Use of expandable pipe technology to improve well completions
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The underlying concept of expandable technology is cold‐working a pipe downhole to the required size. An expansion cone is typically used to permanently deform the pipe downhole. The cone is pulled or pushed through the pipe hydraulically or by mechanical force. The cone introduces a stress to the pipe material above the yield stress and thereby plastically deforms the pipe while keeping the stresses below the ultimate yield. Expandable technology gives the possibility of having more casing points in a well with little or no reduction in inner diameter. It may also increase the productivity of a well by increasing the sizes downhole, thus reducing the frictional pressure drop of the flowing fluids in the production tubing. In addition, expandable technology may give large environmental and economical benefits, such as development of smaller fields and deeper reservoirs, faster drilling speed, and reduced drilling fluids volume, cement volume, and amount of cuttings for disposal. The pipe properties are affected by the expansion process. The cold‐working process, in which the pipe is expanded, increases the yield strength of the material. The increase in yield strength may increase the burst pressure, depending on the expansion ratio and the wall thickness reduction. However, the collapse pressure may be significantly reduced because the D/t ratio is increased in the expansion process. The reduced collapse pressure may limit the range of application of expandable technology. The expandable liners are not, at present, qualified as barriers or to be exposed to well fluids. When used in the reservoir, an expandable liner can be used as a drilling liner, which means that the liner is covered by another liner that acts as a production liner. The expandable liner does not need to be strong enough to handle production loads, only drilling loads. The expandable liners were in this case strong enough to handle most burst and collapse loads. However, they were not strong enough in collapse to handle the worst case scenario, which in this case was lost circulation with mud drop. If lost circulation zones are encountered the expandable liner may collapse. This represents only one example, for other wells the loads need to be determined for the specific case in which expandable liners are to be used.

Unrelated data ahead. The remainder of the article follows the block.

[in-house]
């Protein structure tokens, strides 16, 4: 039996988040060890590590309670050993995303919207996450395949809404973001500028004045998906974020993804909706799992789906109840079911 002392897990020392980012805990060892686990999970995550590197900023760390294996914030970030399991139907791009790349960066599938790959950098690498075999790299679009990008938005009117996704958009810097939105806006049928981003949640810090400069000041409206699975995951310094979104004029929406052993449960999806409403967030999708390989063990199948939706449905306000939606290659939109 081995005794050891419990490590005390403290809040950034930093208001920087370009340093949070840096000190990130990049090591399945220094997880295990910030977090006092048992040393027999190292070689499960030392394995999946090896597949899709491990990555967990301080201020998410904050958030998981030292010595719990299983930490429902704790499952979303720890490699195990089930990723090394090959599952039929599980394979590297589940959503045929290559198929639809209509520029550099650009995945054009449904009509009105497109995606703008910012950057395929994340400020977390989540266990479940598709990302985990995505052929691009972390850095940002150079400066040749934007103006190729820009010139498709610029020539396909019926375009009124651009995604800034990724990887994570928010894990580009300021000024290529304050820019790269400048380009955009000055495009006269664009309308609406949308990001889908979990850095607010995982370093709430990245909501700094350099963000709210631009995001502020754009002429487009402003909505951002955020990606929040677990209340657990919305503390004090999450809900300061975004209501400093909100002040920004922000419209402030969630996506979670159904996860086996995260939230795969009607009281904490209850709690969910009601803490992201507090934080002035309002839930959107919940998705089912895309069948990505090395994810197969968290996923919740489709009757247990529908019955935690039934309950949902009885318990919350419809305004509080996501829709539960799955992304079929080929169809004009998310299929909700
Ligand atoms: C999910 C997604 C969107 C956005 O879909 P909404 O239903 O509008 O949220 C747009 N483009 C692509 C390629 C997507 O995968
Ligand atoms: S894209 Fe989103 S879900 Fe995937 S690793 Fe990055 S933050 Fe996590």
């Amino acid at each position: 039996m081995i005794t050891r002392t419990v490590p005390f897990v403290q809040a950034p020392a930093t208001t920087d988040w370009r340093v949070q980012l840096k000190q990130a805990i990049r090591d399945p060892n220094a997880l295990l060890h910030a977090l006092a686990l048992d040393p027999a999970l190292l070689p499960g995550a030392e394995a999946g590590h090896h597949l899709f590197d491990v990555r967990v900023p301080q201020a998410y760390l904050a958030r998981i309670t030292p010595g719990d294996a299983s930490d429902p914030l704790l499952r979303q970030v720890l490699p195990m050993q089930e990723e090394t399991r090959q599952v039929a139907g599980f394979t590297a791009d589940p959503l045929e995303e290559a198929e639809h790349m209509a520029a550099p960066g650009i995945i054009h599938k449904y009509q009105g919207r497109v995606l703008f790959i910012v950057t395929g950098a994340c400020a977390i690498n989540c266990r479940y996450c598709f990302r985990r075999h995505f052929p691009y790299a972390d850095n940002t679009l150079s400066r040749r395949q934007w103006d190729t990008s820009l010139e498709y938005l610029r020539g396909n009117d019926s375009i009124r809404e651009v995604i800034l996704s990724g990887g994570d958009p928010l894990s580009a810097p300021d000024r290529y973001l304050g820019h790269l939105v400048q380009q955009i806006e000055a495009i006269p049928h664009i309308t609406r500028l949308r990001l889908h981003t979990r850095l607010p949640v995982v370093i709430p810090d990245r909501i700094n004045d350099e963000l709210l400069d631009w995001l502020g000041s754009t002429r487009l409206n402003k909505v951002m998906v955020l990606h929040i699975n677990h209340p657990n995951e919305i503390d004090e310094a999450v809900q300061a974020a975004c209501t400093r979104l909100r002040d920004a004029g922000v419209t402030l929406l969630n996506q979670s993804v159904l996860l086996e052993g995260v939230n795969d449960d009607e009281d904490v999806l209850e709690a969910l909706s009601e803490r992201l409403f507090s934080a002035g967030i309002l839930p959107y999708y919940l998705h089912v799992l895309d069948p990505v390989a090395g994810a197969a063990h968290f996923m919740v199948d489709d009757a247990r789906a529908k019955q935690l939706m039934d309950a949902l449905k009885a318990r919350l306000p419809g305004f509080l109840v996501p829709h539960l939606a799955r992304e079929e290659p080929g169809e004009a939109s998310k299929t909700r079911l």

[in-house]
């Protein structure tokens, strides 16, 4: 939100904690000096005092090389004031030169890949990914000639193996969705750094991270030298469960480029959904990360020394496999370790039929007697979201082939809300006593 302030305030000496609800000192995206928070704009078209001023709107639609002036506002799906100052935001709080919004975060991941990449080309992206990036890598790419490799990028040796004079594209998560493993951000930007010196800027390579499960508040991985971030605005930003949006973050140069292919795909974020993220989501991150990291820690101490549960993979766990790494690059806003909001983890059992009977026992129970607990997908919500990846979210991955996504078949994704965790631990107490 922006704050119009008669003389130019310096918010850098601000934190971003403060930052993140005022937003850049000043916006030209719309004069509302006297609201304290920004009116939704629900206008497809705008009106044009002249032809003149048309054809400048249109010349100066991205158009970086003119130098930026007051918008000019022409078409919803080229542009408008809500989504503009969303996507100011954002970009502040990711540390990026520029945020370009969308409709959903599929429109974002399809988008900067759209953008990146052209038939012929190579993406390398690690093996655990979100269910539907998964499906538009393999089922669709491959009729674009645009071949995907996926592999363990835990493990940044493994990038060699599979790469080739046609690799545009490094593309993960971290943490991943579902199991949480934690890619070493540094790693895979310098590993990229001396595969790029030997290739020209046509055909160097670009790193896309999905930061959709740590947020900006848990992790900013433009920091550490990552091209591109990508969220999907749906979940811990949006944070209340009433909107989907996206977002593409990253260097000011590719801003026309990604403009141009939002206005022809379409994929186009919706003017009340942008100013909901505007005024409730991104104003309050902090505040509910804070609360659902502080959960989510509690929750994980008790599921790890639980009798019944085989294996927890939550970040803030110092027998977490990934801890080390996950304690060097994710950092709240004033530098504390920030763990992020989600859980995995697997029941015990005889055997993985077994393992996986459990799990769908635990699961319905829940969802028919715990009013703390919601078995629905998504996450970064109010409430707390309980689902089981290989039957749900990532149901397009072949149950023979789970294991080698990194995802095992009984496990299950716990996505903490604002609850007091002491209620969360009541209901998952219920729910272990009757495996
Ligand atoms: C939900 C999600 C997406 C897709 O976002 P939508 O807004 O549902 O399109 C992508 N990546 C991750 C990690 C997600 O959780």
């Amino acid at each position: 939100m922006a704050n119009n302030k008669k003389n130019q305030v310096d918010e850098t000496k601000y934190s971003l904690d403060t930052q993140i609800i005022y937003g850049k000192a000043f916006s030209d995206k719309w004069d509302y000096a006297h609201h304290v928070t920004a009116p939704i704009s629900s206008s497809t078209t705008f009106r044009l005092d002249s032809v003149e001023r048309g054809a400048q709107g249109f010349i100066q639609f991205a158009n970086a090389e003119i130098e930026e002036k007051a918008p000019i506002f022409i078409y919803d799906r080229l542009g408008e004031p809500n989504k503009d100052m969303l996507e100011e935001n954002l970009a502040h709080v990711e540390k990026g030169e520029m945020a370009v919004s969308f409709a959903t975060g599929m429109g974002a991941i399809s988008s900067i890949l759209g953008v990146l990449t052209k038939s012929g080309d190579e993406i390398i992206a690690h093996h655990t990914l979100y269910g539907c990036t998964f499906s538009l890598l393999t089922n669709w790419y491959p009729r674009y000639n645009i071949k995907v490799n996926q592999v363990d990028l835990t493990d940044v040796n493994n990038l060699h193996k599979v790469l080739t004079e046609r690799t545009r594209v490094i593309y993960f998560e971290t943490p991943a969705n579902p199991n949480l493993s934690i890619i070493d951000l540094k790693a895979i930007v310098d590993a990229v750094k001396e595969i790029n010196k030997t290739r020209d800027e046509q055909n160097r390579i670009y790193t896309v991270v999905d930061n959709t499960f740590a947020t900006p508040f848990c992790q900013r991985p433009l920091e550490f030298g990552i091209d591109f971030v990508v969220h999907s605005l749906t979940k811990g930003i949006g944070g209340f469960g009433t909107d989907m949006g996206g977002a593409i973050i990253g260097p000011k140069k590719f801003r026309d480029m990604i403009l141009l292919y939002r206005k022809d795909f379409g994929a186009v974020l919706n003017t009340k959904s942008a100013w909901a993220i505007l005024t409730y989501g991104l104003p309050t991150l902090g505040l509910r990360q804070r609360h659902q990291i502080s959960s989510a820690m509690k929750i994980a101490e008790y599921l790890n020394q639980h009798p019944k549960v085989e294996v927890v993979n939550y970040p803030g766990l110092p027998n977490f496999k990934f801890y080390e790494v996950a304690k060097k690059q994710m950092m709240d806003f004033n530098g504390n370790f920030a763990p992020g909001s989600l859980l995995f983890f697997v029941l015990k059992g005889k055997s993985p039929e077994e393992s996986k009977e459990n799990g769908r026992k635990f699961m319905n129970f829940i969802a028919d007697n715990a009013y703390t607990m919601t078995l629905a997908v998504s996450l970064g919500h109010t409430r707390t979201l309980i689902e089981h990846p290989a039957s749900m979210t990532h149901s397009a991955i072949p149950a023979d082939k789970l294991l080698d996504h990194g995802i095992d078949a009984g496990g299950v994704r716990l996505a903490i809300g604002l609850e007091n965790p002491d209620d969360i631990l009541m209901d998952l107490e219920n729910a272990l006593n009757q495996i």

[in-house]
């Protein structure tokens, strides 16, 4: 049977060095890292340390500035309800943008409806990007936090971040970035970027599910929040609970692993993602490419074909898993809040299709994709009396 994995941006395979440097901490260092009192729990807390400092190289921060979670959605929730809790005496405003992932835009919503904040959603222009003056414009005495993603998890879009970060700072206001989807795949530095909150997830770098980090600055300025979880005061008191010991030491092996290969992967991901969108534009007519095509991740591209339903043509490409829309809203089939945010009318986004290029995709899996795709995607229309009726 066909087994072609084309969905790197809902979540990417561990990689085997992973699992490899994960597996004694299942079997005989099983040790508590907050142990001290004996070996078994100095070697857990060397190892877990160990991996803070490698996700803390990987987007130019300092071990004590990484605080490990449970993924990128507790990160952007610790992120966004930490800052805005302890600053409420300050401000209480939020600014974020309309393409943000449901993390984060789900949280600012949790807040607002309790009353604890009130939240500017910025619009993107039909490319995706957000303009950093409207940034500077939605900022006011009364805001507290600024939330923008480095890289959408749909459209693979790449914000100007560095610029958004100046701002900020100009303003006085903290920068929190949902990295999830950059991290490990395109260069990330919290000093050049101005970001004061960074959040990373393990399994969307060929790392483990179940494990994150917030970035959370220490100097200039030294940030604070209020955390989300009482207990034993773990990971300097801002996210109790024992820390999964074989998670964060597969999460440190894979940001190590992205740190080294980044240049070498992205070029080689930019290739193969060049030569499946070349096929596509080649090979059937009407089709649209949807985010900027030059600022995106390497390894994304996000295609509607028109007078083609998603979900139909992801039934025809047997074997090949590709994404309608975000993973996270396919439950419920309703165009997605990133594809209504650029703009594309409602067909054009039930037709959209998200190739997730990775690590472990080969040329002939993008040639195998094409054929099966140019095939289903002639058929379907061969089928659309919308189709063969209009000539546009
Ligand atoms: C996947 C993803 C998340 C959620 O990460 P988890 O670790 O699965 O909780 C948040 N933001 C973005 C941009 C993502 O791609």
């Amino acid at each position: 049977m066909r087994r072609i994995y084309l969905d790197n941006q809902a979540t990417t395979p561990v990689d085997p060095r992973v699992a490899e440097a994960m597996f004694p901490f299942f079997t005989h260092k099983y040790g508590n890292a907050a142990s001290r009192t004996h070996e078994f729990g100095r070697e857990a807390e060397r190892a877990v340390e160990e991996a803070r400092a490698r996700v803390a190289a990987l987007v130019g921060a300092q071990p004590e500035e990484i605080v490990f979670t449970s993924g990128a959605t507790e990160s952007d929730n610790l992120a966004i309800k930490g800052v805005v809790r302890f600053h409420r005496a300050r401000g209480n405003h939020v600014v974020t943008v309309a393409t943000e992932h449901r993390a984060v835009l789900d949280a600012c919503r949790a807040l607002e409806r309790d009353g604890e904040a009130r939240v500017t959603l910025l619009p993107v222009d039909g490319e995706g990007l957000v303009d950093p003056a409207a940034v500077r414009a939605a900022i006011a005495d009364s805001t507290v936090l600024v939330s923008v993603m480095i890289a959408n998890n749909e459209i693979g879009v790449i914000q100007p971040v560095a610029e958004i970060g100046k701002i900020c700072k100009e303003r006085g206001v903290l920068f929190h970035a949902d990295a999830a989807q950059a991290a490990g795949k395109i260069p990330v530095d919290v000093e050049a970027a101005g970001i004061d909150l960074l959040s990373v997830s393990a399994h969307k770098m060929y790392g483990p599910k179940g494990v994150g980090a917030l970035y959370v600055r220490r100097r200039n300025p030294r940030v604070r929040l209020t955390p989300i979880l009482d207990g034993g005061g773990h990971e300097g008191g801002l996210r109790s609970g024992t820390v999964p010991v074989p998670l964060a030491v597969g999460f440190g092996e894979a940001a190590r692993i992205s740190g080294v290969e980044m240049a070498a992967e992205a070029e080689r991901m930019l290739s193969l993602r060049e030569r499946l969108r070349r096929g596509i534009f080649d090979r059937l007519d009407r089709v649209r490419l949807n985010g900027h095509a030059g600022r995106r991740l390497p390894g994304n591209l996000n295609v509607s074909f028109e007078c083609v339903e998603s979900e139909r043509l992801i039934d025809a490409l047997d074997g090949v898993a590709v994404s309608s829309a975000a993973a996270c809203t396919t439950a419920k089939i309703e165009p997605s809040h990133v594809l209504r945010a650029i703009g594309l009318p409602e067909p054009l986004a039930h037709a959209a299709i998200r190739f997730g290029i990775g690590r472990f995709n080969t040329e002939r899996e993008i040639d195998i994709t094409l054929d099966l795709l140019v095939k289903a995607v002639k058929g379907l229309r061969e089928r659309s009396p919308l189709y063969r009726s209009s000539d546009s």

Master's thesis in Petroleum engineering